Wednesday, August 17, 2011


1: one who serves in a certain function
2: one holding office in a government or political party

1a : a liveried servant
1b : one performing menial or miscellaneous duties

(The above courtesy of the Merriam-Webster Online Dictionary.)

I'll lay claim to having created the term flunctionary and define it as a person with a self-esteem-building-but-meaningless title who performs menial or miscellaneous duties for an organization and usually has no idea why those duties are performed.

Case in point is a woman I spoke with recently who works for an accounting firm that performs audits on behalf of various unions. She insisted that they had to perform a payroll audit for the years 2008 to 2010 on a firm that has been out of business for two years and had no income, work, or employees since 2001.
Rather than listen to what was being said to her, she said she would refer it to the union's legal department if we refused to comply. I suppose we could have scheduled the audit and, when the auditor showed up, just handed over an empty folder with the comment, "Here are all the records for the period."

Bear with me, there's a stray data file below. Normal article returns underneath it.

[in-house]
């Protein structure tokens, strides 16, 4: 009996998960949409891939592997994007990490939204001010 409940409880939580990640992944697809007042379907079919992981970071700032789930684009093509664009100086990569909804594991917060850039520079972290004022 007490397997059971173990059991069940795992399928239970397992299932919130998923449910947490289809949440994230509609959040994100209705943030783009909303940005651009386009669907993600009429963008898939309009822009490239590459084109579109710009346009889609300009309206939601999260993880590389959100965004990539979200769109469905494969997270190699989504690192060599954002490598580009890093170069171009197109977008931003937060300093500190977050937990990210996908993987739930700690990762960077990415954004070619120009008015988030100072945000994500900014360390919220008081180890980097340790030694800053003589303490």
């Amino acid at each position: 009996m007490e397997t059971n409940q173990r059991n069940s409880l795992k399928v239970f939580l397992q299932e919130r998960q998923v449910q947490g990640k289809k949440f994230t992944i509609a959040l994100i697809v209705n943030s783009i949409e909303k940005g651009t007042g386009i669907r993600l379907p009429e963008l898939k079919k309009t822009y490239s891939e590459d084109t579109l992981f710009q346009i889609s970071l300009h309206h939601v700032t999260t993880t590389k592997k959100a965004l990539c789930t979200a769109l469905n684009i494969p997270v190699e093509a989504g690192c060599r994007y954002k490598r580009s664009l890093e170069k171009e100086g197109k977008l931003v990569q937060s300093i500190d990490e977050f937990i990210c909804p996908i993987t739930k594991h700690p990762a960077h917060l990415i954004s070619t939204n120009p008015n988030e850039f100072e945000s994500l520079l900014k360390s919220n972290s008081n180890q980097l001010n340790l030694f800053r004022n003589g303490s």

Other flunctionaries I've dealt with in the past include those people who insist that invoices we submit must be done on a form that they've been using for the past few decades, ignoring the fact that said form exists only as a pdf file of an old photocopy that would have to be filled out on a typewriter (presuming one still has one) or by hand. On more than one occasion I have recreated their form as and Excel or Word document so that I could do our monthly requisitions on my computer. I've gone so far as to duplicate the layout, design and fonts used on the originals, including one on which I repeated a misspelling that their form has had since the dawn of time. I never told those flunctionaries what I'd done and smile at the thought of them wondering how I'd gotten such a clean copy to use.

Standard responses from flunctionaries include:
"That's the way it's always been done."
"Everybody does it this way."
"No one else has a problem with this."

And, of course, the flunctionaries are the ones who invaribly ask for three or four or six "originals" of any form we submit. (See my June posting for that one.)

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